Smaller is bigger in CBD office markets
The growth of start-up and technology businesses is fuelling a change in Australia’s CBD office landscapes, experts say.
Smaller tenants are now driving office demand, with more than half of the companies that are seeking space in Sydney on the hunt for spaces smaller than 500sqm.
A Colliers International CBD office report found there has been a “significant growth in small-to-medium size enterprises looking for space”, with lease enquiries for offices of less than 1000sqm now accounting for 83% of all enquiries, up from 71% just six years ago.
Colliers International national director of research, Nerida Conisbee, says there has been a shift in the way businesses look at office space, in a bid to react faster as they grow.
“Owners are responding to these changes with the way that they lease space, develop buildings and plan for the future of their buildings,” Conisbee says.
“This is more a cyclical element, given the long leases that large corporations typically take.”
Conisbee says newer and smaller companies will continue to dominate key sections of the office market in the coming months and years.
“We expect to see a wave of part-floor users enter the market over the next two years as a large number of these leases expire. The number is expected to be much higher than single-floor and multi-floor users over the next two years,” she says.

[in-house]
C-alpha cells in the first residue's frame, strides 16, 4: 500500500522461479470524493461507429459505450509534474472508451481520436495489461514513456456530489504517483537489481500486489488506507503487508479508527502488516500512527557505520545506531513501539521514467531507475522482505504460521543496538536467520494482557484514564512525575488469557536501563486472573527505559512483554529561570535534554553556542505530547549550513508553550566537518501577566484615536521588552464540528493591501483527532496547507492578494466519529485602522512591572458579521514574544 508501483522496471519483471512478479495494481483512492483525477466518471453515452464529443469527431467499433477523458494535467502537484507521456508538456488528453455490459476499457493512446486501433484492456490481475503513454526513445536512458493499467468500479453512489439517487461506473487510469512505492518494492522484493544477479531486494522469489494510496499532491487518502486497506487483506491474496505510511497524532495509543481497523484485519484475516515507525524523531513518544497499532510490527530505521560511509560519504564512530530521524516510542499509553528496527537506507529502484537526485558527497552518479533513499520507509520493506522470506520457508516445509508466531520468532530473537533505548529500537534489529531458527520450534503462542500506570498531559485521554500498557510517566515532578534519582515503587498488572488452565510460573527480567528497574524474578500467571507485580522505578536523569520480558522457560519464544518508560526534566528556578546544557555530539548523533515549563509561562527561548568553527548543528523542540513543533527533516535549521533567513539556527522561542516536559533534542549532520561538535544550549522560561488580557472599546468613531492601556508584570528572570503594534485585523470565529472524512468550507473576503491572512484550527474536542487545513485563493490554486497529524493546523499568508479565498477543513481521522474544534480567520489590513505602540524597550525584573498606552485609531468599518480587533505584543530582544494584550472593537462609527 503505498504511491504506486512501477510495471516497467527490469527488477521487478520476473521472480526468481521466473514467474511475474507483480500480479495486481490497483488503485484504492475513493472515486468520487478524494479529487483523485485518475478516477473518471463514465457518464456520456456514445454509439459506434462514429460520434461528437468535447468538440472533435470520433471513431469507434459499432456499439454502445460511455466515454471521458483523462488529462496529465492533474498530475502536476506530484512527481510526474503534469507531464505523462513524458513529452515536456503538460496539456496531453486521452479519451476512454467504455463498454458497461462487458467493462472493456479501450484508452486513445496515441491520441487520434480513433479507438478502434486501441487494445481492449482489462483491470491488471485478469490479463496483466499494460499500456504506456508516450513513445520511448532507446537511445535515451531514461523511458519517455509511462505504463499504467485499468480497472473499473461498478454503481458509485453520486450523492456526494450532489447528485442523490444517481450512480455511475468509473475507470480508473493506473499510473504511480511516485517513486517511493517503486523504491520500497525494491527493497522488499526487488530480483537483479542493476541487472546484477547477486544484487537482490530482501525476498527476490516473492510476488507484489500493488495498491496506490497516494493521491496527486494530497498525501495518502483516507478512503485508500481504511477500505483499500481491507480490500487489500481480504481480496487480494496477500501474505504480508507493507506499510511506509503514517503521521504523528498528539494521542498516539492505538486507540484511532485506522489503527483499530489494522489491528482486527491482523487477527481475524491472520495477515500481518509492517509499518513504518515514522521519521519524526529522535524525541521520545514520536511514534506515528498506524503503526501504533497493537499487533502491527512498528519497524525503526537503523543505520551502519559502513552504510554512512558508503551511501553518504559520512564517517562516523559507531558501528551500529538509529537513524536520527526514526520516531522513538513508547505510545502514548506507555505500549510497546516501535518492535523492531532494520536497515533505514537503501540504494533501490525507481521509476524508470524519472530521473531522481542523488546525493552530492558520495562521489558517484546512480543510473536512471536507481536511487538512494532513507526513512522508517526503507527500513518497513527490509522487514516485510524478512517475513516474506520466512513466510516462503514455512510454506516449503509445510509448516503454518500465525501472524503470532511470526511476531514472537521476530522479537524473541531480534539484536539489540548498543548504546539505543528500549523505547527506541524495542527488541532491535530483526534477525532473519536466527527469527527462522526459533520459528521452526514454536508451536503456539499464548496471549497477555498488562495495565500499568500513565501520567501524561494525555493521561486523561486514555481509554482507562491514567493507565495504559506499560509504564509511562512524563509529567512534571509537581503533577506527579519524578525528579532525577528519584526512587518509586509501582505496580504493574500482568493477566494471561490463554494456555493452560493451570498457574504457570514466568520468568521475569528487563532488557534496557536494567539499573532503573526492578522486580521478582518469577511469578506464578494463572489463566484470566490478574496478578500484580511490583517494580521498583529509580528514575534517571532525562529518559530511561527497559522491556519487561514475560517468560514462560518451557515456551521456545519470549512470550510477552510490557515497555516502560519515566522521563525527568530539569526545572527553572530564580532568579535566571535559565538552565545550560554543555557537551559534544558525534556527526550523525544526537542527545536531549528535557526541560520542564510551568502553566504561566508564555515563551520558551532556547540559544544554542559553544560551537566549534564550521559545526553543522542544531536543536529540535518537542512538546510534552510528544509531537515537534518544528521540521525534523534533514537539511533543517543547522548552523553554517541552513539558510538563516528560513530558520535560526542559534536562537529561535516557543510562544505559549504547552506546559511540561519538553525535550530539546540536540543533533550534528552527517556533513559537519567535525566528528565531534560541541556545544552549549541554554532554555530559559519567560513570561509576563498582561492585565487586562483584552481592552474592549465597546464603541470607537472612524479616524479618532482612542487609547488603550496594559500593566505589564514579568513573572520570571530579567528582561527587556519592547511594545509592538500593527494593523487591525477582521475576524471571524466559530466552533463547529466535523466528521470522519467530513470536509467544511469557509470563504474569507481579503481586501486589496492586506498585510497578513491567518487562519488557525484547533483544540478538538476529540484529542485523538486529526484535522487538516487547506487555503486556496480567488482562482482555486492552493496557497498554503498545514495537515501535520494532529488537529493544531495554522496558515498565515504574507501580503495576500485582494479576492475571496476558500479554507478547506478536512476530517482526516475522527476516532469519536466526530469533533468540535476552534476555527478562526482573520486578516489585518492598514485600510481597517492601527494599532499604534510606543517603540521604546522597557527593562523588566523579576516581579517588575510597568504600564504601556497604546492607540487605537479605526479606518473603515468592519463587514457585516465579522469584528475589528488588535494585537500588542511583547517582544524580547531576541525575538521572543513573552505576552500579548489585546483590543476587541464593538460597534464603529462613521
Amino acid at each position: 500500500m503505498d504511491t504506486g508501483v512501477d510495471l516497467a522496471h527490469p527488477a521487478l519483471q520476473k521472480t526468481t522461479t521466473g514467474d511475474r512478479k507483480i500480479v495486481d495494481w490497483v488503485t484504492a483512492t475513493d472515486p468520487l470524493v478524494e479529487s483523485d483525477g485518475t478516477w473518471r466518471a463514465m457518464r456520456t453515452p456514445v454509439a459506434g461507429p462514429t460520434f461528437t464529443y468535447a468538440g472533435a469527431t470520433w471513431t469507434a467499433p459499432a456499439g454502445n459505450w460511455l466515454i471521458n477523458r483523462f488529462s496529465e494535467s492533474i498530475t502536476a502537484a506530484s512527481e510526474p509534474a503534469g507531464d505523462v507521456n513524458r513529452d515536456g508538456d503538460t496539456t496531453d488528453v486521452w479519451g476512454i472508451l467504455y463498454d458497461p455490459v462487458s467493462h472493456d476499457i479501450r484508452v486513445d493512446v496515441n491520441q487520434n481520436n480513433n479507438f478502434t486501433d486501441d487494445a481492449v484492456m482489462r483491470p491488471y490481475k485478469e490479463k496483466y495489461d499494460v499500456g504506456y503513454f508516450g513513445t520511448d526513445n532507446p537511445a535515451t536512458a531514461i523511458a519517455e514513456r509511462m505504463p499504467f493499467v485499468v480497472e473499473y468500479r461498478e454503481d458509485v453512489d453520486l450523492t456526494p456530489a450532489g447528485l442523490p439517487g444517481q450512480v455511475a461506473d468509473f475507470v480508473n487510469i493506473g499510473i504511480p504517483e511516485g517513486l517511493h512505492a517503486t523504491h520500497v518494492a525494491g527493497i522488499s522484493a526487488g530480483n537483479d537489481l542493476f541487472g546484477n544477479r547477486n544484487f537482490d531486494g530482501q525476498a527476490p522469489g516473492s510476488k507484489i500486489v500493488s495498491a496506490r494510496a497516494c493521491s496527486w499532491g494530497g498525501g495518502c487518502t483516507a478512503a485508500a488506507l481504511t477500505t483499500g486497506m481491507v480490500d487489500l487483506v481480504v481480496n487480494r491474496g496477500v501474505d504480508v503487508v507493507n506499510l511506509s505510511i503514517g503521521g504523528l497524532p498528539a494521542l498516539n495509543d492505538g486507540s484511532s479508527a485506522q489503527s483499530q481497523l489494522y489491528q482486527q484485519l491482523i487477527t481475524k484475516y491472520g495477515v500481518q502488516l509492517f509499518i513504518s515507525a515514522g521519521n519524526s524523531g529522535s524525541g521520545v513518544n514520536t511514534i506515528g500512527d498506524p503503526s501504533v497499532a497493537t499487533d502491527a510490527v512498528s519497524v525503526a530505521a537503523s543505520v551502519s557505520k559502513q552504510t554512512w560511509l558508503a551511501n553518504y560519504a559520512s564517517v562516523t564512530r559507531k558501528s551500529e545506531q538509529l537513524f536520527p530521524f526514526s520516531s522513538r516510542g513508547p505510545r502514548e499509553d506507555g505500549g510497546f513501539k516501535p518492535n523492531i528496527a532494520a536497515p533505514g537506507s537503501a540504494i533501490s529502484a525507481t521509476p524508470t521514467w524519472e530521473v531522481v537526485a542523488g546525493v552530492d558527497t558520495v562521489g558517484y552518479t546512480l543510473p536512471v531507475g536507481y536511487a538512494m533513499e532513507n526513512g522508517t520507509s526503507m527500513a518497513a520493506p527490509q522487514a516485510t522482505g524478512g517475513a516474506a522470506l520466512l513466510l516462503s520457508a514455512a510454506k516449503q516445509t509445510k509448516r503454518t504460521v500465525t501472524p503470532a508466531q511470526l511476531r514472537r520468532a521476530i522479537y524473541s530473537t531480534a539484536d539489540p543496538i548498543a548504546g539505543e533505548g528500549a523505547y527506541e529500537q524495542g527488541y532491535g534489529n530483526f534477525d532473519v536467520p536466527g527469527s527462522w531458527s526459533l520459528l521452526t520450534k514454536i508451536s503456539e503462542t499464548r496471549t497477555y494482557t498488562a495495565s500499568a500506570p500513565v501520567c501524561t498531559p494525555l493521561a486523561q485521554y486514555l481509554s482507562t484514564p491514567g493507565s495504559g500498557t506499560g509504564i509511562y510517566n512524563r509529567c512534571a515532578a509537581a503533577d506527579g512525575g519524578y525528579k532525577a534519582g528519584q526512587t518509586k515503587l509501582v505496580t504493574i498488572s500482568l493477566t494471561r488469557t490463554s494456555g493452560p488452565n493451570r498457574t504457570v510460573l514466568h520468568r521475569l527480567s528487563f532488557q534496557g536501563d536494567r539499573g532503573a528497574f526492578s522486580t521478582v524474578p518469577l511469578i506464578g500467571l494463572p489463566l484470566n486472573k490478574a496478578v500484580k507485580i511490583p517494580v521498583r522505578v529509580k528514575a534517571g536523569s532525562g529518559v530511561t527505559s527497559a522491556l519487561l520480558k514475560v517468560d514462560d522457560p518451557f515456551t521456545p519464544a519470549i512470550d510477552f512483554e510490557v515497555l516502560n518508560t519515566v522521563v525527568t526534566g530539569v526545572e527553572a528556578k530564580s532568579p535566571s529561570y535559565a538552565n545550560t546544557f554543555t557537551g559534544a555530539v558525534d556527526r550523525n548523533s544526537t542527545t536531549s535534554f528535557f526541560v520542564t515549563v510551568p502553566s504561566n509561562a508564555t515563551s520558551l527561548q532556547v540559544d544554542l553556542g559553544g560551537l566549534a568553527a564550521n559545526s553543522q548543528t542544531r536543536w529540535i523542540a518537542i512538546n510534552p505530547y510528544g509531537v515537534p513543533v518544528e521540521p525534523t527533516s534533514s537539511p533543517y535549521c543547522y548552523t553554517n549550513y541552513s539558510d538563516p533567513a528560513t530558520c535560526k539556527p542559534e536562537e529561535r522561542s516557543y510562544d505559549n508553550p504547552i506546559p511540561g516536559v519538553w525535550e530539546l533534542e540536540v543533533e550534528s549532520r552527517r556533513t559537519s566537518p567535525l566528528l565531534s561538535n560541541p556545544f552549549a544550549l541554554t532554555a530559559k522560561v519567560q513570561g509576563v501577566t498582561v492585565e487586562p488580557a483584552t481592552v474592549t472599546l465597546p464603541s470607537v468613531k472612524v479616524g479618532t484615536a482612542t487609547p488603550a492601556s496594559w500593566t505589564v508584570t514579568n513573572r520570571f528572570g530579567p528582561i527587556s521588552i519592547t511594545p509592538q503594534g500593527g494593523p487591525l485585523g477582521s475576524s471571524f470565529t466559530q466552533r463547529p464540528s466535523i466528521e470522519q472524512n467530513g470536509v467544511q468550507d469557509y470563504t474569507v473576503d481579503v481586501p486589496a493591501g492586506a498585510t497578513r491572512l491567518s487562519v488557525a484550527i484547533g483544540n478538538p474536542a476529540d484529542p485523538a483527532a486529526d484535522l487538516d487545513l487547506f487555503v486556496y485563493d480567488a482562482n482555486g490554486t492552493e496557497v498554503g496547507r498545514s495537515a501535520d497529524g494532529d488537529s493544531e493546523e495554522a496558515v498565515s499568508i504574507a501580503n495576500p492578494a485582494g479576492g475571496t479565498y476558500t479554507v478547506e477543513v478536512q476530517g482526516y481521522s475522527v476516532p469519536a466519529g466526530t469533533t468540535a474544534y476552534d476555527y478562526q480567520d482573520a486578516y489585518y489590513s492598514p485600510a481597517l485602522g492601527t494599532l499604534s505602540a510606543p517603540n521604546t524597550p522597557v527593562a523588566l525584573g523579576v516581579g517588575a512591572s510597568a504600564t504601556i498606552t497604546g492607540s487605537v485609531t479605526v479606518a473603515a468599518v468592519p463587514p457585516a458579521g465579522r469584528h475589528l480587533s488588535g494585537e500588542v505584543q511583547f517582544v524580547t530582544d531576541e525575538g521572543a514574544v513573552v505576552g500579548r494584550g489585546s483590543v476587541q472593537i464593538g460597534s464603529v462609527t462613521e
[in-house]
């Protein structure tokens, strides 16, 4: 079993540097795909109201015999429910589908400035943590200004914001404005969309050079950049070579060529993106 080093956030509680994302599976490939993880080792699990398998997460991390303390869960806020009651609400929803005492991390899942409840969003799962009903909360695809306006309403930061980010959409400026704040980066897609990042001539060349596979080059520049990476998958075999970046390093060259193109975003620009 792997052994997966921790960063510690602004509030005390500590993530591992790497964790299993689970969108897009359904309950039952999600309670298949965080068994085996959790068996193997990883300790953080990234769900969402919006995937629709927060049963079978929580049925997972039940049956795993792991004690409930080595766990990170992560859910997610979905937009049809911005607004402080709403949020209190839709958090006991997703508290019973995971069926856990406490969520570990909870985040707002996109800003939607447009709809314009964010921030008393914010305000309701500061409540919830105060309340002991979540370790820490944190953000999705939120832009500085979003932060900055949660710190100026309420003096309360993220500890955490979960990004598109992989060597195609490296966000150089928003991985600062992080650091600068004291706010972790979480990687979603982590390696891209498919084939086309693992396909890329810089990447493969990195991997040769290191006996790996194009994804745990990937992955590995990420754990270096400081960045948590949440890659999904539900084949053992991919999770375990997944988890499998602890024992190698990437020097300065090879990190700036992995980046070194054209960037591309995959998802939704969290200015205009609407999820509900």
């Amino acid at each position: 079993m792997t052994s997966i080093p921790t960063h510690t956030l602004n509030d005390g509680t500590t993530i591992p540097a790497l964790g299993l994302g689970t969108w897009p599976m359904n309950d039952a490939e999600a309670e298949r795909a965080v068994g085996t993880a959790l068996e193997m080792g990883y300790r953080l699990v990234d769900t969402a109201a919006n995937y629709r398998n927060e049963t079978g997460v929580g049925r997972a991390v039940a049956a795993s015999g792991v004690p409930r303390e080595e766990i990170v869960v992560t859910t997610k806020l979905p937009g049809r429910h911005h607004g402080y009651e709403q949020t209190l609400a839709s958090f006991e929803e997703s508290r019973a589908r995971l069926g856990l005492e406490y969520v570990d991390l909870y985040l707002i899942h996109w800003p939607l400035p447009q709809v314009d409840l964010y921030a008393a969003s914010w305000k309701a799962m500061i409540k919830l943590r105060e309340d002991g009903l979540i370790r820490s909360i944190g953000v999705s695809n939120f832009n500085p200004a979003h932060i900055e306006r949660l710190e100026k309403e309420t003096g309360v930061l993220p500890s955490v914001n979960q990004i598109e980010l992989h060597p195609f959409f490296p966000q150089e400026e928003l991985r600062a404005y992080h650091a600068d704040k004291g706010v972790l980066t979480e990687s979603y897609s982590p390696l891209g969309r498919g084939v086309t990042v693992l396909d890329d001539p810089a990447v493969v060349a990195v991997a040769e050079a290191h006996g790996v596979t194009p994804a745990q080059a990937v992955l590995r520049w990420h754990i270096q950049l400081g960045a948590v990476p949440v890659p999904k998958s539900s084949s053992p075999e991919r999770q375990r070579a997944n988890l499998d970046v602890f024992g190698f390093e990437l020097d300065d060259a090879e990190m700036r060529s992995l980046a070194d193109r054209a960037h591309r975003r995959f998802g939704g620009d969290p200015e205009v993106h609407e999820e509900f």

Owners are recognising where the largest pool of potential tenants lie and are being proactive in meeting the market
“We therefore expect that it will not just be new tenants entering the market that are after smaller tenancies, but also existing users looking for new space.”
Colliers managing director of office leasing, Simon Hunt, says there is already evidence of building owners changing the internal layout of their properties to attract and cater for smaller tenants.
Sydney CBD buildings including Chifley Tower, MLC Centre, 45 Clarence St, 6-10 O’Connell St, 25 Bligh St, 10 Spring St and 55 Clarence St had already benifited from speculative subdivision and fitouts to allow them to offer smaller spaces, Hunt says, while Melbourne I isn’t far behind.
“In Melbourne, we first saw the trend of floors being speculatively split up in order to attract smaller tenants occurring in secondary grade buildings. Now owners of prime grade buildings – including Investa at 120 Collins St – have split vacant floors into smaller tenancies,” he says.
“Owners are recognising where the largest pool of potential tenants lie and are being proactive in meeting the market.”